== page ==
The “Eliminate-Covid” KPI is becoming outdated

Author: Monica Portillo

Hon Chris Hipkins, Minister for COVID 19 Response
cc.: Rt Hon Jacinda Ardern, Prime Minister of New Zealand
Hon Judith Collins, Leader of the Opposition


Dear Minister,

The NZ government has been applauded for its management of the Covid-19 pandemic. This early success can be attributed solely to quick, decisive government measures. We were fast out of the blocks, employing a few, big-hitting tactics to neuter Covid: rapid lockdowns; restrictive border controls; strong leadership communication; and significant public spending to sustain the domestic economy. This game-plan kept community cases and fatalities low and was considered a “best practices” playbook for tackling the pandemic head on. In a pre-vaccine world, this was the only logical short-term mitigation measure to prevent wanton loss of life.


The same is true in Singapore. NZ expats have been fortunate to experience a well-managed country that has employed similar tools with comparable outcomes. As a result, Singapore has registered around 5,000 community cases and 38 deaths (NZ’s loss of life is 26 while Australia’s is 918) and can be genuinely categorized as a “safe country”. One major difference is on border controls: there are up to 10x more places in Managed Quarantine in Singapore (half the country’s hotel capacity), guaranteeing its citizens the right to return safely home at any time.

Eighteen months on, the discourse internationally underlines that winning over Covid is less of a sprint, and more a marathon. It requires an adaptive and evolving game plan to keep abreast of a changing landscape.

The biggest modifier in this equation has been the development of not one, but numerous vaccine variants. As their implementation moves to the herd immunity threshold, this allows for the transition towards an “Endemic Posture” to Covid-19: a new and evolved game plan is required in reflection of this groundbreaking achievement in medical history.


In Singapore, at the time of writing, 74% of residents have received one dose and 60% are fully vaccinated. This includes myself, already back in April, in the 45-50 year-old cohort. Last week, even my 14 year-old son had his first Pfizer/BioNTech dose. [If you are interested, there is a live progress tracker https://covidvax.live/location/sgp] .

By striving towards a clearly defined target-threshold of 80% vaccination by September (70% will be hit in 7 days’ time), Singapore’s government intends to transit to a more nuanced approach, consigning the drastic measures necessary in 2020 to obsolescence.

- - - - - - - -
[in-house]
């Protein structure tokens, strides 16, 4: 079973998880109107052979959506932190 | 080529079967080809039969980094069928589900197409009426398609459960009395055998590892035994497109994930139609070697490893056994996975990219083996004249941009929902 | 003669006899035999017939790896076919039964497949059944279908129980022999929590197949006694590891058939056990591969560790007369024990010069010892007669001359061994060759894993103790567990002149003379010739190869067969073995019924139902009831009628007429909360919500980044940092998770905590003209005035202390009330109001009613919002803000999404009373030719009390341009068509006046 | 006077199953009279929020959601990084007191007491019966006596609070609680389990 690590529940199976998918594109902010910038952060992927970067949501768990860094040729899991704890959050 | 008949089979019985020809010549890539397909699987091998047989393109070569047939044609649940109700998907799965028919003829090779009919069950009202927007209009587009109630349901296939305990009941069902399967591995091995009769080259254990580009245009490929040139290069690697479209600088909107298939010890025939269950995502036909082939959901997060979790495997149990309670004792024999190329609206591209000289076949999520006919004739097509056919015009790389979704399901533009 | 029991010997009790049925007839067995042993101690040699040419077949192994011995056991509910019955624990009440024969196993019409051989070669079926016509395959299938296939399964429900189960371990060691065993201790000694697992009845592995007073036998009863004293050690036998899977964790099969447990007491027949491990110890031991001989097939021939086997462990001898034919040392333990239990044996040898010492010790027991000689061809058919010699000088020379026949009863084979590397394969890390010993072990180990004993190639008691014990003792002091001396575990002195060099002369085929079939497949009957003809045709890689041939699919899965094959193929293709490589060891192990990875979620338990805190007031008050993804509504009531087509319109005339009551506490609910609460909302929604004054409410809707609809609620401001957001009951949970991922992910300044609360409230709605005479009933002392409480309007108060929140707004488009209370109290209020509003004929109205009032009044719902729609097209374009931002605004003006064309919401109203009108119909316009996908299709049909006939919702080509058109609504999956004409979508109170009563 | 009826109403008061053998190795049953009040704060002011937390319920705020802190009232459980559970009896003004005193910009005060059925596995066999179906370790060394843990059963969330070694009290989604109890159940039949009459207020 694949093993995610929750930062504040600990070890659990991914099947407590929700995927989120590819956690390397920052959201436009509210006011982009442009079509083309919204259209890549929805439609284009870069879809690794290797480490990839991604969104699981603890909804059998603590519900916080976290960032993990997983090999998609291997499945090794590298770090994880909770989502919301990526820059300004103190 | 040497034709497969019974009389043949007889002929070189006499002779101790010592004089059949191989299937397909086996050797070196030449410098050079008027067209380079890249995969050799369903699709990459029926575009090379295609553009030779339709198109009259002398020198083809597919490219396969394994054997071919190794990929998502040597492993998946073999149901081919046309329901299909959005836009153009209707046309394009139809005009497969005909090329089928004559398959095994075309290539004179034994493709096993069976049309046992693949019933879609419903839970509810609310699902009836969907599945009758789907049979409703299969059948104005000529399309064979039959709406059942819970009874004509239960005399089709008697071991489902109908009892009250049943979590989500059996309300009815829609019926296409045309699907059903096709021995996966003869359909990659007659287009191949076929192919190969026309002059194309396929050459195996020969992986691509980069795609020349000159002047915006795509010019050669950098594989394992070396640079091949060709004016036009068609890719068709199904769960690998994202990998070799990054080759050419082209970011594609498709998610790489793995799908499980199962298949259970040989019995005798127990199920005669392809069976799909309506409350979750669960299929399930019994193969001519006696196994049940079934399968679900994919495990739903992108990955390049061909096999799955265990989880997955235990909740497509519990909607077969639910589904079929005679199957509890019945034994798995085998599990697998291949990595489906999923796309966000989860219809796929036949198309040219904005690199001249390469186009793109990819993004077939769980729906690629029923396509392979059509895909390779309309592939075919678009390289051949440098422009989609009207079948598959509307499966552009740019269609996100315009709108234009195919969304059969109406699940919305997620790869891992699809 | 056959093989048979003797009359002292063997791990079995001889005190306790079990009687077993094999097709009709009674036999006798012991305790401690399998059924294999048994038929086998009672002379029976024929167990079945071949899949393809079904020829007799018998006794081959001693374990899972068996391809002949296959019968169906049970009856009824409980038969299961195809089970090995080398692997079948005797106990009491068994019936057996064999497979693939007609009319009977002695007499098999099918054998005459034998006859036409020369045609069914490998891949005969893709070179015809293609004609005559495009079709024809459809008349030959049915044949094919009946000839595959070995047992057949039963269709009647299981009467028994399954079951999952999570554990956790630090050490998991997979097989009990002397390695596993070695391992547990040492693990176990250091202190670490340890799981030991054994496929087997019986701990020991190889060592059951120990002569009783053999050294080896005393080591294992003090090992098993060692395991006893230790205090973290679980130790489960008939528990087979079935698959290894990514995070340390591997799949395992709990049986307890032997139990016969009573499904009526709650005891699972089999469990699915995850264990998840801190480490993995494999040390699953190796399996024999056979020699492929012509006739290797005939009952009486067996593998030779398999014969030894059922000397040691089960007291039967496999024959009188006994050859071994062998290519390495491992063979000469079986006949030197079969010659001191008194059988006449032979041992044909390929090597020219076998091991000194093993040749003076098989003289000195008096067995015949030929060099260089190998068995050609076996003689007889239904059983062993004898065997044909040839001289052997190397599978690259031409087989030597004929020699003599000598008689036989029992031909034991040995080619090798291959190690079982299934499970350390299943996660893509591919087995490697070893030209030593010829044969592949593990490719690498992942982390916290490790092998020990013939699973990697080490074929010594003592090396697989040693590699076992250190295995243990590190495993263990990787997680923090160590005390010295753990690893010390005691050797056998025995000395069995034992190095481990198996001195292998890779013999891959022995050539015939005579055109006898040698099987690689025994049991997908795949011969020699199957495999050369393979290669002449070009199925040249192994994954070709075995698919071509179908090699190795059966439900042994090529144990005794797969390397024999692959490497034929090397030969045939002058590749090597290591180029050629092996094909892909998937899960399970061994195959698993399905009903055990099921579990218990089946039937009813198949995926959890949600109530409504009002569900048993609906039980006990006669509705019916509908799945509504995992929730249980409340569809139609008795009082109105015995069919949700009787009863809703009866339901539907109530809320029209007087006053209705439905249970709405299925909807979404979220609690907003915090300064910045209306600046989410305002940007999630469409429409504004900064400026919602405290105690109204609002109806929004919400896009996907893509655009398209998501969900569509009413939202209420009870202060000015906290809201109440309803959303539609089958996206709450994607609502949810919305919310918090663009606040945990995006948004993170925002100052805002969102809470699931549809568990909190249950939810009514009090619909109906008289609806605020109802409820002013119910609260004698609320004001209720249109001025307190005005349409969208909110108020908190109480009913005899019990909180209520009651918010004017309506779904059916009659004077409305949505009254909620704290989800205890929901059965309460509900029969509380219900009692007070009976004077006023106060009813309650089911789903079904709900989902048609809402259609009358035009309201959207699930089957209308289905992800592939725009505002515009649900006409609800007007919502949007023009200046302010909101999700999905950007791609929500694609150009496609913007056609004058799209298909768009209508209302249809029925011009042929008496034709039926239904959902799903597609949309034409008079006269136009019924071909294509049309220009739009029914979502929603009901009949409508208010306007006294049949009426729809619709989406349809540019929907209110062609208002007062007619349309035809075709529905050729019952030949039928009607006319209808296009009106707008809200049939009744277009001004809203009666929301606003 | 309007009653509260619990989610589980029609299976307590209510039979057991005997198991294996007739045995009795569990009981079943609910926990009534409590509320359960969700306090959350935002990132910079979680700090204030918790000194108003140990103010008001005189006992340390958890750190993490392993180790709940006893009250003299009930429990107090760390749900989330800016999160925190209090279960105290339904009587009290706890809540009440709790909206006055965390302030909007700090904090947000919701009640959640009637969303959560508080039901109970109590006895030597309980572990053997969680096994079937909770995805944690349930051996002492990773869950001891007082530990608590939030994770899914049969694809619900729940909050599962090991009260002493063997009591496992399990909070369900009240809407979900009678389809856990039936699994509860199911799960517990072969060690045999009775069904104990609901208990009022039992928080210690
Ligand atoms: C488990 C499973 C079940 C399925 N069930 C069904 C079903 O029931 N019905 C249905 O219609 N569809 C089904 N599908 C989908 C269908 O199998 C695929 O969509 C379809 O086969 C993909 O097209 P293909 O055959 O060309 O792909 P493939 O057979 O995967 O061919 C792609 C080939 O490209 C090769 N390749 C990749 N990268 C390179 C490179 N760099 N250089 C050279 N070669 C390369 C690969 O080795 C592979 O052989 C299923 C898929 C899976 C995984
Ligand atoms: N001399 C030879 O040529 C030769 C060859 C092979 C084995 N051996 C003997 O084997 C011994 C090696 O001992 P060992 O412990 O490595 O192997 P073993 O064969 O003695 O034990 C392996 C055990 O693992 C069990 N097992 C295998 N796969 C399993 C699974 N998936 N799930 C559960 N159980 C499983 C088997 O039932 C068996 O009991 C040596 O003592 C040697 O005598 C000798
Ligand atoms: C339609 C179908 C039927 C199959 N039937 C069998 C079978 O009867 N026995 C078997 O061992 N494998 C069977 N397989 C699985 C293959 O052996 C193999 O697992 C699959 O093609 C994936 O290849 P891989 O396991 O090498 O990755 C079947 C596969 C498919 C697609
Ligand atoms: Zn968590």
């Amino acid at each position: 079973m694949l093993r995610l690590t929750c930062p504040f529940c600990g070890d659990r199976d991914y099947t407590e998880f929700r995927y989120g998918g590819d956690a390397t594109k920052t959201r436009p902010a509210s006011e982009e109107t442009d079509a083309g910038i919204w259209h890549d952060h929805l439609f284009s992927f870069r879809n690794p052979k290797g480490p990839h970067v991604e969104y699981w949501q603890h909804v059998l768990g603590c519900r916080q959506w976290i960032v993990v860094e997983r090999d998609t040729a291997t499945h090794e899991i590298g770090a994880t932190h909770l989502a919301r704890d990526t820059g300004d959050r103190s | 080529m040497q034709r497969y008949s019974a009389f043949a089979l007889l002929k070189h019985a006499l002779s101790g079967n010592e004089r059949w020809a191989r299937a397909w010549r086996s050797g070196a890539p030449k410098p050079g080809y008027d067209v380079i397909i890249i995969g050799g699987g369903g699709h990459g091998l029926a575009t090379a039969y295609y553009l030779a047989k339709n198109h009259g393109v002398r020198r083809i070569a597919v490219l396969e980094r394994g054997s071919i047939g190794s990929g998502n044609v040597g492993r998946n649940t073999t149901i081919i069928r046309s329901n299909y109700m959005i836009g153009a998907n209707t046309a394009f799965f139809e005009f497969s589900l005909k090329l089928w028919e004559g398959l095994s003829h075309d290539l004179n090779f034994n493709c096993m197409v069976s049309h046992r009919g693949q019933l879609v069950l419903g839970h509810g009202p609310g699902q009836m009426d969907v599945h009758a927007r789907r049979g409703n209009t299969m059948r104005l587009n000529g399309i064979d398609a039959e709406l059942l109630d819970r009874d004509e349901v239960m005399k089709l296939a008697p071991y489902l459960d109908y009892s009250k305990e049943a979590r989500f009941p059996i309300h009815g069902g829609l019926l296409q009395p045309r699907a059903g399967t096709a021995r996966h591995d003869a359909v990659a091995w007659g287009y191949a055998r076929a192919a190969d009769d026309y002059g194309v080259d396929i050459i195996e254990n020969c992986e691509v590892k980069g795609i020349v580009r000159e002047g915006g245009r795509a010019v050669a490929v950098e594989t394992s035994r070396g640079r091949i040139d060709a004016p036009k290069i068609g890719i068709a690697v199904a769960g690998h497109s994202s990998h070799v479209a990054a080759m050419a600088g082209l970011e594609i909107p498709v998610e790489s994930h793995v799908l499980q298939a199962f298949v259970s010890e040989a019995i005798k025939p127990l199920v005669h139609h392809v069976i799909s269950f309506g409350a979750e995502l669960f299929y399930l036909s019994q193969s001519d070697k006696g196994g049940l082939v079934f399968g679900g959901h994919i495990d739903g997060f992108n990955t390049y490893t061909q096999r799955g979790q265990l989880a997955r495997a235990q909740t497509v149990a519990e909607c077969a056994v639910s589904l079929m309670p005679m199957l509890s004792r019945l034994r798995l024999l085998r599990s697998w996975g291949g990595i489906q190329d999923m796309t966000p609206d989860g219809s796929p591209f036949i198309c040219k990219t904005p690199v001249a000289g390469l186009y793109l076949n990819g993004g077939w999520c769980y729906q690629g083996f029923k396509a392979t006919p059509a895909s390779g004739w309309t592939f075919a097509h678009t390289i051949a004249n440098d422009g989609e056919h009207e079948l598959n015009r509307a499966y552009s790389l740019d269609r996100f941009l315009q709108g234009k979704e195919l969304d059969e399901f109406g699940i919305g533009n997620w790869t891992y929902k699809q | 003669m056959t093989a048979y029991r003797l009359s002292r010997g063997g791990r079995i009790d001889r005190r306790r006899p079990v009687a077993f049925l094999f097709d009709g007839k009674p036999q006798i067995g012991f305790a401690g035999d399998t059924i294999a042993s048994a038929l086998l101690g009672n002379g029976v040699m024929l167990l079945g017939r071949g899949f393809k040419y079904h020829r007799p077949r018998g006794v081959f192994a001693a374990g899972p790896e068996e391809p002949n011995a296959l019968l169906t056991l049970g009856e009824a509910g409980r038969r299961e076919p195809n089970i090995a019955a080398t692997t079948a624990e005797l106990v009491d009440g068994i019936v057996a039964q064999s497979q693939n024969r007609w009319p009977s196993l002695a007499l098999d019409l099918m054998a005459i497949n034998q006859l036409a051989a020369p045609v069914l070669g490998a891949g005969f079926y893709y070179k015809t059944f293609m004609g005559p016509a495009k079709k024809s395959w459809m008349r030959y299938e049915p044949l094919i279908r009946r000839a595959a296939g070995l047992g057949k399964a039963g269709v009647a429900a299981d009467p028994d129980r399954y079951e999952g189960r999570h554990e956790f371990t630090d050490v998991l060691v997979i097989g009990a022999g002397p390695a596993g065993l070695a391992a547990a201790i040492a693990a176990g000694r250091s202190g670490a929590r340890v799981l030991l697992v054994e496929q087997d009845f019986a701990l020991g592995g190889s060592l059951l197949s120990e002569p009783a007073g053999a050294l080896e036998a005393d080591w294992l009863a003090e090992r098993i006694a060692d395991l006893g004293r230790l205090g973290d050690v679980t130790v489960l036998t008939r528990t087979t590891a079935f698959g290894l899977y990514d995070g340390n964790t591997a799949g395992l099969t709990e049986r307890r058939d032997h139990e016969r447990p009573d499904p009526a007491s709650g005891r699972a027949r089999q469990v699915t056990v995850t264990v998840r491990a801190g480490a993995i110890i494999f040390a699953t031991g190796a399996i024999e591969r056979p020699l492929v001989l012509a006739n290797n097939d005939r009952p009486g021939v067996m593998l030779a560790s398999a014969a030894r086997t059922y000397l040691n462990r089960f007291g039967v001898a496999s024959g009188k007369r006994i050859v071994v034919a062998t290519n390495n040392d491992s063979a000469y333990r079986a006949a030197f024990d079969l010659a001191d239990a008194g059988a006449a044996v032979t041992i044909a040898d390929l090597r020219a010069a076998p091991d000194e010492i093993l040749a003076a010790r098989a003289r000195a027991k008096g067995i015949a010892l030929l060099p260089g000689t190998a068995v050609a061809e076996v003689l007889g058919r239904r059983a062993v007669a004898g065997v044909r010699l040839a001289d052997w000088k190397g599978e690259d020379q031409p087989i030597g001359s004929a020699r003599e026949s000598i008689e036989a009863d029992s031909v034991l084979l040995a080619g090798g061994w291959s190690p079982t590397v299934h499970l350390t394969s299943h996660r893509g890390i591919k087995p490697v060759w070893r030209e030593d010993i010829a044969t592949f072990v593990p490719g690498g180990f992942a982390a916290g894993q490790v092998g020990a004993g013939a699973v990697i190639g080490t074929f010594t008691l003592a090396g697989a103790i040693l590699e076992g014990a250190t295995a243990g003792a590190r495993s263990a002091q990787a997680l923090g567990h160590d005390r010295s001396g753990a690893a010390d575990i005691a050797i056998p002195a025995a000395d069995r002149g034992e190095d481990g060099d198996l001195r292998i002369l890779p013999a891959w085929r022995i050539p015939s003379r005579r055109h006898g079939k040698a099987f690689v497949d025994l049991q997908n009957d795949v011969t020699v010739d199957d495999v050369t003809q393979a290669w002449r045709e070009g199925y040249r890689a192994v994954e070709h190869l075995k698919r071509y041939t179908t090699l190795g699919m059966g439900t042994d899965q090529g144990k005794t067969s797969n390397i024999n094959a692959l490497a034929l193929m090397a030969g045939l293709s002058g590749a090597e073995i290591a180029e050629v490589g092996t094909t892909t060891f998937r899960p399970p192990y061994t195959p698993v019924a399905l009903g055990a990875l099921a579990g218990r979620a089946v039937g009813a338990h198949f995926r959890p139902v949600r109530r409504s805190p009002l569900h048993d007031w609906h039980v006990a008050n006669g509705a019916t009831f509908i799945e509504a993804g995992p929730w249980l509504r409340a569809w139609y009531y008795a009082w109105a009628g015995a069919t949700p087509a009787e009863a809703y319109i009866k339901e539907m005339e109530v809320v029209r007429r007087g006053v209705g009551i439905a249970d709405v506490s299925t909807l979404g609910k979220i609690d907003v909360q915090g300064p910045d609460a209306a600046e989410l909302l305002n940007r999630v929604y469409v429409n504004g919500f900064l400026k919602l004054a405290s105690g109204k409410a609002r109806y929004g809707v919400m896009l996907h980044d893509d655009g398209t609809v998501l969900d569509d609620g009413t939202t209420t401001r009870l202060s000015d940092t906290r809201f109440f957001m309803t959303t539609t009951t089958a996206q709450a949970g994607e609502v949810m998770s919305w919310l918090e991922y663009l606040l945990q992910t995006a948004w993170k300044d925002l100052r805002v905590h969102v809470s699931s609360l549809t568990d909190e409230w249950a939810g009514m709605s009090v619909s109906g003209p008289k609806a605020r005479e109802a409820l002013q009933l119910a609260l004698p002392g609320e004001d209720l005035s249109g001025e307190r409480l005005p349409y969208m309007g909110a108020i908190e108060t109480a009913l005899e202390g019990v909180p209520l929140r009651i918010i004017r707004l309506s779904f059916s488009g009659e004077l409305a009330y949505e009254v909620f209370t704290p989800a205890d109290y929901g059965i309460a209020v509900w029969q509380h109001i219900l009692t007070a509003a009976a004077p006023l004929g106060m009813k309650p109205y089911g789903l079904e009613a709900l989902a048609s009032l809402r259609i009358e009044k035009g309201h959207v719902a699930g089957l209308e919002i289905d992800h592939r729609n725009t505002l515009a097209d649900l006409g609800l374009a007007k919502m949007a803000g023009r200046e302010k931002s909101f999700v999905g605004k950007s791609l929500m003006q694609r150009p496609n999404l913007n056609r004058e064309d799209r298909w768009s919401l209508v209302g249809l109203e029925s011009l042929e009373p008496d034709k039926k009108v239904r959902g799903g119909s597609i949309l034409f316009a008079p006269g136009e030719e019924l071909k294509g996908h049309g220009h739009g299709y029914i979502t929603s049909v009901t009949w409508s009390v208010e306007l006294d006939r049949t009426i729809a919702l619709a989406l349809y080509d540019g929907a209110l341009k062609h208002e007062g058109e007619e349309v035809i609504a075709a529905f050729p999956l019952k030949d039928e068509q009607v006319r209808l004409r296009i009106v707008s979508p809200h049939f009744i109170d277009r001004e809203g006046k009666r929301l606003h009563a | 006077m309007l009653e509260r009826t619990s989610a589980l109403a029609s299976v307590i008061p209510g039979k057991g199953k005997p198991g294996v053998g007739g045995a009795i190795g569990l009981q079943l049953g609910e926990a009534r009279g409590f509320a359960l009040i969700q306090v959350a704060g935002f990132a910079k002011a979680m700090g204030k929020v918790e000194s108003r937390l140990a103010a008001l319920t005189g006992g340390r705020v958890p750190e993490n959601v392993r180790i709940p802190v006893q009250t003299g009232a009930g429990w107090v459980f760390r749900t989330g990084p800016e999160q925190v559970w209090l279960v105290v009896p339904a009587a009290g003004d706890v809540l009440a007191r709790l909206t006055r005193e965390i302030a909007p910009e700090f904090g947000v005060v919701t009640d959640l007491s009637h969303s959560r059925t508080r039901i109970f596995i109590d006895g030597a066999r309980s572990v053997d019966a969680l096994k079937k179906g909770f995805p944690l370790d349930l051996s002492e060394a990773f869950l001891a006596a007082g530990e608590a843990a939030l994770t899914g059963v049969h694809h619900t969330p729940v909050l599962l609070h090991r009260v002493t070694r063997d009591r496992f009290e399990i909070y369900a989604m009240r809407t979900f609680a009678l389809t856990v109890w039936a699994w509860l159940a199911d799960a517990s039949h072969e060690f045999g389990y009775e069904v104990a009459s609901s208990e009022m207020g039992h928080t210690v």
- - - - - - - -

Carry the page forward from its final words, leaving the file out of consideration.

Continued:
This is necessary for re-starting sectors critical to Singapore’s economy, such as tourism and international travel via Changi Airport, and encouraging its students that would normally study abroad to re-commence their international education. It will also allow for a lower economic burden on the state. Travel corridors will be established with countries or regions that have managed Covid-19 well; and instead of serving the 14-day quarantine in a hotel, fully vaccinated people who travel to these areas will instead likely undergo a rigorous testing regime or serve a shorter seven-day stay at home notice, depending on the risk level of the place they visit.

As Ong Ye Kung, Singapore’s Minister of Health noted last week, “This will make us perhaps the only country in the world, which has not suffered a collapse of our hospitals nor a high death toll, and at the same time achieved a very high vaccination rate in our population.” Minister Ong also made it very clear to the population of Singapore that they must learn to live with, and expect, a rise in case numbers as they reopen, because the chief healthcare KPI will transition to focus on numbers requiring critical care.

I hope this will serve as food for thought for our own approach to reopening our borders and sectors of the economy hardest hit. The “Eliminate-COVID” KPI, thanks to high vaccination rates, is rapidly becoming outdated. It is also one which does not take into account all the other factors (economic, social, mental) which make New Zealand, and New Zealanders, what we are today.


Ngā mihi aroha / Kind Regards,
Nicholas Lee
President, NZ Chamber (Singapore)